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What Is the Ventral Striatum?

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  • Written By: J. Finnegan
  • Edited By: A. Joseph
  • Last Modified Date: 04 December 2016
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The ventral striatum is a part of the brain. It's a part of the brain structure known as the striatum and is interconnected with the limbic system. It's believed that the ventral striatum has some involvement in motor movement as well as some emotional responses, particularly those related to pleasure and behavioral motivation.

The striatum, also known as the neostratium or the striate nucleus, is a subcortical structure, meaning that it's located deep inside the brain. It's situated in the forebrain, which is the area behind the frontal bone in the forehead region. "Striatum" is a collective term for the interconnection of several brain structures, which, together, are part of the deep brain structure known as the basal ganglia. The neostratium is a gray and white striped mass of matter located in front of the thalamus in both cerebral hemispheres. The cerebral hemispheres are the two halves of the brain, and they are divided by a line called the longitudinal cerebral fissure.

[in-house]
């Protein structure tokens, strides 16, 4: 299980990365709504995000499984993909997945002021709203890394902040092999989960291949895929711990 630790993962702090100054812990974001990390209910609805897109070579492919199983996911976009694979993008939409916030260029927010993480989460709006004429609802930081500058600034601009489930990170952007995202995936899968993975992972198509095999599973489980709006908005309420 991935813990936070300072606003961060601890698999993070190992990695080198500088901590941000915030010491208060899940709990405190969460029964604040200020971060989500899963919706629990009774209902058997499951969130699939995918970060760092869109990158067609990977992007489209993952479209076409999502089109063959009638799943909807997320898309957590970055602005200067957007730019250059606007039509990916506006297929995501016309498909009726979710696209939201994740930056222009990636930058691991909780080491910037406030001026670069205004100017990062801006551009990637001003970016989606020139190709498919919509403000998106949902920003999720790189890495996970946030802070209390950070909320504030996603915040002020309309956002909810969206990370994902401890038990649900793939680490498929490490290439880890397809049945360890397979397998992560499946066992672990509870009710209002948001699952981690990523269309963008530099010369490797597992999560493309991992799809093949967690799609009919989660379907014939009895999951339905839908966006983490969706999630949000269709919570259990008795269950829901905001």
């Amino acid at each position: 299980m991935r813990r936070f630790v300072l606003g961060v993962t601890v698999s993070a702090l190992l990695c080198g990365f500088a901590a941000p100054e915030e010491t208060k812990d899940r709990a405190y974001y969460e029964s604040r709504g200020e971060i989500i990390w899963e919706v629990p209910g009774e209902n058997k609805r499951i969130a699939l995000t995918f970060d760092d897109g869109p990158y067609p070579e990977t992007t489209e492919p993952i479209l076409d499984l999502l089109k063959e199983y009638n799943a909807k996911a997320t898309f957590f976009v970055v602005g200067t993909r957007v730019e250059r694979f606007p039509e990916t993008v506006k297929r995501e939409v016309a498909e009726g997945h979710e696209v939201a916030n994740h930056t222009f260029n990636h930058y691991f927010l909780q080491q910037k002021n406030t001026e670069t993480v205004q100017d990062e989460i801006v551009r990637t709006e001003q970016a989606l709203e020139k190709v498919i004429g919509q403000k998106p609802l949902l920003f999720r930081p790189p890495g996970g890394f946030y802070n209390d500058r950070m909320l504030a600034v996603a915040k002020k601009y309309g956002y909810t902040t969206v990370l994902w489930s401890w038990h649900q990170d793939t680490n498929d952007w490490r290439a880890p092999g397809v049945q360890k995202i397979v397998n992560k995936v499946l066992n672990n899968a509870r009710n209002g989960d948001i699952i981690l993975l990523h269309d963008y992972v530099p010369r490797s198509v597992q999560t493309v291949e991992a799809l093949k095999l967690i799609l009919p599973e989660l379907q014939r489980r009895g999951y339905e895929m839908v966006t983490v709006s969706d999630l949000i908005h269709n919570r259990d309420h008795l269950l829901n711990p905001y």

The dorsal striatum is located above the ventral striatum. The word "dorsal" means "above" or "on top of," and "ventral" means "below" or "underneath." The ventral striatum is located on the underside of the dorsal striatum. They are individual structures that are interconnected, and both are formed by the interconnection of other structures.

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The structures called the caudate nucleus and the lentiform nucleus, or lenticular nucleus, together form the dorsal striatum. The caudate nucleus is a long curved mass of gray matter. The lentiform nucleus is made up of the structures called the globus pallidus and the putamen. Both structures of the lentiform nucleus together with the caudate nucleus form the corpus striatum, or the striate body, which is also the dorsal striatum.

The two structures that form the ventral striatum are the nucleus accumbens and the olfactory tubercle. Also called the accumbens nucleus, the nucleus accumbens is found at the head of the caudate nucleus and the front part of the putamen. Both halves of the brain contain one nucleus accumbens, which is divided into two structures: the nucleus accumbens core and the nucleus accumbens shell.

The second part of the ventral striatum, the olfactory tubercle, is a small ovular area found at the base of the cerebral hemispheres. The olfactory tubercle plays a part in olfaction, or the sense of smell. It contains granular cells called the islands of Calleja. In primates, the islands of Calleja are found mostly in the nucleus accumbens because the olfactory tubercle is much smaller than in other animals.

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